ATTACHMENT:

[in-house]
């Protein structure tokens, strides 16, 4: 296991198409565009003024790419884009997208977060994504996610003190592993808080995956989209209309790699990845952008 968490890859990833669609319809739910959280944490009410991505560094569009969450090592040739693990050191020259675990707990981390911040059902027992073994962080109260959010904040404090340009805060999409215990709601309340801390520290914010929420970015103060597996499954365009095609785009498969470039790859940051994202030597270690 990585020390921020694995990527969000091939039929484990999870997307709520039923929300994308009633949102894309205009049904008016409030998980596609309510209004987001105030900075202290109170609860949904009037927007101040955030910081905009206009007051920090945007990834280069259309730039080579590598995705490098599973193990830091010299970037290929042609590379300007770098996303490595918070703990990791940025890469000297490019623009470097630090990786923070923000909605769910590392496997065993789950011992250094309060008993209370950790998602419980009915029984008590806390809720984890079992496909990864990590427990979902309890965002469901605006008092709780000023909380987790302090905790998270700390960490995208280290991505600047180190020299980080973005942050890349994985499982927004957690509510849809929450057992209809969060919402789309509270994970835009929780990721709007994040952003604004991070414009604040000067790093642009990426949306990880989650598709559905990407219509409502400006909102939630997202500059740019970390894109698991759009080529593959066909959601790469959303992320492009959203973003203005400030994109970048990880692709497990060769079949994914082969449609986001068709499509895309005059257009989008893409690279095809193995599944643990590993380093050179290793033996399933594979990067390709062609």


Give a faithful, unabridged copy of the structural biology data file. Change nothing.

[in-house]
């Protein structure tokens, strides 16, 4: 296991198409565009003024790419884009997208977060994504996610003190592993808080995956989209209309790699990845952008 968490890859990833669609319809739910959280944490009410991505560094569009969450090592040739693990050191020259675990707990981390911040059902027992073994962080109260959010904040404090340009805060999409215990709601309340801390520290914010929420970015103060597996499954365009095609785009498969470039790859940051994202030597270690 990585020390921020694995990527969000091939039929484990999870997307709520039923929300994308009633949102894309205009049904008016409030998980596609309510209004987001105030900075202290109170609860949904009037927007101040955030910081905009206009007051920090945007990834280069259309730039080579590598995705490098599973193990830091010299970037290929042609590379300007770098996303490595918070703990990791940025890469000297490019623009470097630090990786923070923000909605769910590392496997065993789950011992250094309060008993209370950790998602419980009915029984008590806390809720984890079992496909990864990590427990979902309890965002469901605006008092709780000023909380987790302090905790998270700390960490995208280290991505600047180190020299980080973005942050890349994985499982927004957690509510849809929450057992209809969060919402789309509270994970835009929780990721709007994040952003604004991070414009604040000067790093642009990426949306990880989650598709559905990407219509409502400006909102939630997202500059740019970390894109698991759009080529593959066909959601790469959303992320492009959203973003203005400030994109970048990880692709497990060769079949994914082969449609986001068709499509895309005059257009989008893409690279095809193995599944643990590993380093050179290793033996399933594979990067390709062609």